Jim Hightower's Rolling Thunder Down-Home Democracy Tour kicks off in Austin.
Promised an all-day county fair of music, fun, and platitude-free progressive politics (as well as free ice cream bars, organic cheese sandwiches, and chocolate milk), an estimated 7,000 people gathered at the Travis County Expo Center March 23 for the kickoff of Jim Hightower's Rolling Thunder Down-Home Democracy Tour. The purpose, Hightower said, is "to start a coalition process, simply by giving people a reason to be together," and to inspire the citizenry to wrest power from corporate "greedheads" and conservatives. "Let's put the party back in politics," he said.
Clad in his trademark cowboy hat, button-down shirt, and blue jeans, emcee Hightower was joined by a bevy of progressive stars from the local and national circuits: author/filmmaker/rabble-rouser Michael Moore, Austinite and columnist Molly Ivins, socially responsible ice cream man Ben Cohen, campaign finance activist Doris "Granny D-- Haddock, and Democratic U.S. Rep. Jesse Jackson Jr. While speakers and musicians declaimed and performed on patriotically and politically decorated alternating stages amidst the livestock pens, activists belonging to more than 130 local organizations distributed literature or held workshops. The outdoor grounds featured a farmer's market, poetry circle, "Knock a Nuke, Build a School" and other activized carnival games and food booths.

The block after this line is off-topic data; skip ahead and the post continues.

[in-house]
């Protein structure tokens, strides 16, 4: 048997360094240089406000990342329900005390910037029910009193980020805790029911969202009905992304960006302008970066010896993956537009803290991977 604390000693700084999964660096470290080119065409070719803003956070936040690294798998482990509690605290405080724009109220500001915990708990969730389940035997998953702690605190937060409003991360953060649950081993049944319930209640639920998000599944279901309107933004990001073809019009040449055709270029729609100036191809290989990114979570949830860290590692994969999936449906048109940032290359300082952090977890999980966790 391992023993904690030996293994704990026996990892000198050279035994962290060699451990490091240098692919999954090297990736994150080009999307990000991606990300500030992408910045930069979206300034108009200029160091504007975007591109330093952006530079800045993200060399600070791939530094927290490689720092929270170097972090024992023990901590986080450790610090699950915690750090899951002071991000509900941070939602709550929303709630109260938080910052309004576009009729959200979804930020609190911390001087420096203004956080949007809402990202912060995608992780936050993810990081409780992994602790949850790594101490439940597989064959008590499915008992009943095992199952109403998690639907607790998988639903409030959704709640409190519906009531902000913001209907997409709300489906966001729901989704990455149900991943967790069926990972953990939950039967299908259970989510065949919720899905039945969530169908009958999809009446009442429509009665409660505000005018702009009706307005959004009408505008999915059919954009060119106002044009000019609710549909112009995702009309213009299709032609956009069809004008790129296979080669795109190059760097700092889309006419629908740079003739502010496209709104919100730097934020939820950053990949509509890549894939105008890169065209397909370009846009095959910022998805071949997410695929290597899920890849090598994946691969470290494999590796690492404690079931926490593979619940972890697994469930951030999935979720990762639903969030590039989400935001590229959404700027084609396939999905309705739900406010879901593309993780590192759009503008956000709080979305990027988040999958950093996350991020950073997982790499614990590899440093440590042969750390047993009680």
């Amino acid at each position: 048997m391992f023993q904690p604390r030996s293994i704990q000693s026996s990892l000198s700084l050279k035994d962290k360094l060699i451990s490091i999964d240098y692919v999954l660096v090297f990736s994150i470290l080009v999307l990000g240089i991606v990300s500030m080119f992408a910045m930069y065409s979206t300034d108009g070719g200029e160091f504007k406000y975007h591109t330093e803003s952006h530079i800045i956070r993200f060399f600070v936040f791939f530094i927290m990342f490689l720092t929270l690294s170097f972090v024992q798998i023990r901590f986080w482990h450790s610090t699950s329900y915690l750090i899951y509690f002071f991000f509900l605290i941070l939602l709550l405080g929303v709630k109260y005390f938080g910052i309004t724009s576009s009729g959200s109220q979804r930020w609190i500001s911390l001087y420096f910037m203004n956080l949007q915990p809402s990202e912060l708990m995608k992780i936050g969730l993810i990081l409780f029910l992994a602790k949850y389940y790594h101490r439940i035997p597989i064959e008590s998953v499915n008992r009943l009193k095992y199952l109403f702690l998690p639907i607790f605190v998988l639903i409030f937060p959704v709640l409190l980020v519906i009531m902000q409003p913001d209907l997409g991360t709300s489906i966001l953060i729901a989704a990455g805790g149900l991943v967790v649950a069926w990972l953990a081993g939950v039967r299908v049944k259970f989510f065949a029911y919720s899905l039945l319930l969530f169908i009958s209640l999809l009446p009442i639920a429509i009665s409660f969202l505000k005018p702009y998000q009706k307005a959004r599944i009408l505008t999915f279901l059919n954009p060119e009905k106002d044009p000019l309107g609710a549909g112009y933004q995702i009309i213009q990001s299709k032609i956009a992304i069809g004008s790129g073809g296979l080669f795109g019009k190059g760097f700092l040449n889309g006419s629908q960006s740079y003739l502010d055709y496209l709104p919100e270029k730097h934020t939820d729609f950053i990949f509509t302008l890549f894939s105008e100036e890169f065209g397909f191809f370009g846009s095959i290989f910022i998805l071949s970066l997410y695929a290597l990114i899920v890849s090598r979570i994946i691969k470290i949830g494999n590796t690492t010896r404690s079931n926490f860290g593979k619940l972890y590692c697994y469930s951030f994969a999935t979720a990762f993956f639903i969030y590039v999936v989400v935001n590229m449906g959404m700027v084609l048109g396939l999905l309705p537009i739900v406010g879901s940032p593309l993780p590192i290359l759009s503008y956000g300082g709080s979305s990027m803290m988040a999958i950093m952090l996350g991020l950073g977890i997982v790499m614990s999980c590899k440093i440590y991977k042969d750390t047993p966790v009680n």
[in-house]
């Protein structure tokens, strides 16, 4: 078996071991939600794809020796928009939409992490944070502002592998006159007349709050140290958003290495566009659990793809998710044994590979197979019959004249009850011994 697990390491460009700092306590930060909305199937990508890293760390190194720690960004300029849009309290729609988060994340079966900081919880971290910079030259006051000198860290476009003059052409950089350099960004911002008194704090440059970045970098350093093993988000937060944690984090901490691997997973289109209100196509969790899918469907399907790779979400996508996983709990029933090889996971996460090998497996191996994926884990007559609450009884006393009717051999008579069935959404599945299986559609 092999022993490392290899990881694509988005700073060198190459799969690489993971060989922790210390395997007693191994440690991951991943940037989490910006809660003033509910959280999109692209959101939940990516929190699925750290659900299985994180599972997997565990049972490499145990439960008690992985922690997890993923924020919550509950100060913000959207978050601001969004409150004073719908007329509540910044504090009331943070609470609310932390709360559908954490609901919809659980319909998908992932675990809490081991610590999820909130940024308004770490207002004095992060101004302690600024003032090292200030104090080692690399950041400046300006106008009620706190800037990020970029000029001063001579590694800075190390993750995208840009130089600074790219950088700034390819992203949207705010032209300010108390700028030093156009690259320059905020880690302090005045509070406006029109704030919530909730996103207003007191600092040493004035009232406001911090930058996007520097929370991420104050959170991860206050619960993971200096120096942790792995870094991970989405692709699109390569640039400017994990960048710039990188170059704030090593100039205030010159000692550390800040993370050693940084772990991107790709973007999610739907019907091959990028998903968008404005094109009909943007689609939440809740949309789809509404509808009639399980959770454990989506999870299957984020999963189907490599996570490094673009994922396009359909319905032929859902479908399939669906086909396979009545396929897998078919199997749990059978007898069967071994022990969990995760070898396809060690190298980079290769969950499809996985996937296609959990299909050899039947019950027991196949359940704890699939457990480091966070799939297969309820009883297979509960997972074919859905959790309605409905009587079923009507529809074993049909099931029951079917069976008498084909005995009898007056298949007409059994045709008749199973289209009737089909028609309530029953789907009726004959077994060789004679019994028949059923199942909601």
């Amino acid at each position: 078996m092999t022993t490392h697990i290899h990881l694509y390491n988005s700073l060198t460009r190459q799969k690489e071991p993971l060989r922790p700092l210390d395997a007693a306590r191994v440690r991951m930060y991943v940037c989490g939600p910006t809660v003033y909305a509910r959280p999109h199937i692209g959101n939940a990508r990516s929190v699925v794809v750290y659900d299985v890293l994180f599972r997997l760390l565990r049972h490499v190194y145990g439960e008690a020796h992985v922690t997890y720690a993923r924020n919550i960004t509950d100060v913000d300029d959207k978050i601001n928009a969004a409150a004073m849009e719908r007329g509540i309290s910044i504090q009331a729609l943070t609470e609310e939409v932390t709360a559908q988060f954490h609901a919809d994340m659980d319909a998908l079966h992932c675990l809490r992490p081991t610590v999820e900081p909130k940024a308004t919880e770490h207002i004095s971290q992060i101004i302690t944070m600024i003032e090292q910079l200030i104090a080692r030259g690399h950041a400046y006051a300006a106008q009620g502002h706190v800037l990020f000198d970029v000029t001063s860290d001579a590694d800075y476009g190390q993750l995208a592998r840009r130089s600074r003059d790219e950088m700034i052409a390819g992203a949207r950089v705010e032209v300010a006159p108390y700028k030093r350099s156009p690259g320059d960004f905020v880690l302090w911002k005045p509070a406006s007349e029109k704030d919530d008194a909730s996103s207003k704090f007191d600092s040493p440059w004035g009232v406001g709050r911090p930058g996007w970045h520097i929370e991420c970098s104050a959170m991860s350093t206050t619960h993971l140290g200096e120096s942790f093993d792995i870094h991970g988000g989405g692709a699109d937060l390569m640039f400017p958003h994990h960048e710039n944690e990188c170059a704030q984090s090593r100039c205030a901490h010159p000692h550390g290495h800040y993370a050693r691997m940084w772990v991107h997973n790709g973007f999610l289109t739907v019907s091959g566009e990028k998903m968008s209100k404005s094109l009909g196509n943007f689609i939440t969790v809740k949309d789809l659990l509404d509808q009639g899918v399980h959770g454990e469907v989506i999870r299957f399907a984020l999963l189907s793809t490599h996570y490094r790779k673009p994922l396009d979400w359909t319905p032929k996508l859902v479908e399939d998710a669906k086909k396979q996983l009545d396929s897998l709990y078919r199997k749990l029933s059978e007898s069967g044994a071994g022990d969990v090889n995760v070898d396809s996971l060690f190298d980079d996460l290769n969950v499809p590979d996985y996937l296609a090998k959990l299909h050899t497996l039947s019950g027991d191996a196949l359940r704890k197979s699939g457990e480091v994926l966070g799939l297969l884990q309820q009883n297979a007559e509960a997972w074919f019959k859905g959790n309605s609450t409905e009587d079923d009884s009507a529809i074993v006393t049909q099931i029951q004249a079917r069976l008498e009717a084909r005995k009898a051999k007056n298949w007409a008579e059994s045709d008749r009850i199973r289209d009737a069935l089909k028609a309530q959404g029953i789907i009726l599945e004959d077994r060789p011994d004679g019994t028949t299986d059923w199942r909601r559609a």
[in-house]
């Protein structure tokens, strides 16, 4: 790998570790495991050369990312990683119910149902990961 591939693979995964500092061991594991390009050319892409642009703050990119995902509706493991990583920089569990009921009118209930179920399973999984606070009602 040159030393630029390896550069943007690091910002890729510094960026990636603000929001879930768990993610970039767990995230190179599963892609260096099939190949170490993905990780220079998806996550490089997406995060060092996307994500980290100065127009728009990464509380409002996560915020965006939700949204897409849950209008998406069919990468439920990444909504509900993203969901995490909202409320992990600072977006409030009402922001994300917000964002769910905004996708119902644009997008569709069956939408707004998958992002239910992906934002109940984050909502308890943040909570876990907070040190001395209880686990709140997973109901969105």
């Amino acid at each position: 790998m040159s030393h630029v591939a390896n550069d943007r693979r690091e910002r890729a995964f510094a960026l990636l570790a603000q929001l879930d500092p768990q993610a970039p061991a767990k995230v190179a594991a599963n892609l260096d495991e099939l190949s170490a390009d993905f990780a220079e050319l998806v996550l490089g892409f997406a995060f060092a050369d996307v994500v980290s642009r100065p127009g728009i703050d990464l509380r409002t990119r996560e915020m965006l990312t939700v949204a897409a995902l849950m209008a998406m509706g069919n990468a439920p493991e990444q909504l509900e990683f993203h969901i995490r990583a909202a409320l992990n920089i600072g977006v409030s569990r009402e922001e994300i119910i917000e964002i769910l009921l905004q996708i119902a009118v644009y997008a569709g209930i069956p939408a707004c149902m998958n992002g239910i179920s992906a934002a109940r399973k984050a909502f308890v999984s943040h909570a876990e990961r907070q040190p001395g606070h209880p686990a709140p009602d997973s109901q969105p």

As a former Texas agricultural commissioner, Hightower knows county fairs. And as a self-described "populist road warrior," he also acknowledges the difficulties progressives face in maintaining viable coalitions. "Keeping our side together," he said, "is like trying to load frogs in a wheelbarrow." Hightower envisions Rolling Thunder as a contemporary version of Chautauqua, a traveling movement that began in southwest New York state in 1874. Chautauqua brought families together for conversation, entertainment, and community, and during several decades evolved into a 21-company effort that attracted 35 million people annually. Although the original Chautauqua park in New York and two others continue to serve their original purpose, its memory is long forgotten among most Americans. To help Hightower revive the movement's spirit, over 40 national organizations have signed on as national "planning partners," and their ranks are growing.
Among the locals who turned out was state Rep. Elliott Naishtat, D-Austin, who called Rolling Thunder inspiring. "This type of event is so important," he said. "It reinforces my belief that if we reach out in the right way, [and] if we can touch the hearts and souls of people the way they're being touched today, that we can get people meaningfully involved in the political process. ... It's a question of message and connecting. It's happening here." Also in the crowd were state Sen. Gonzalo Barrientos, D-Austin, and U.S. Senate hopeful Victor Morales.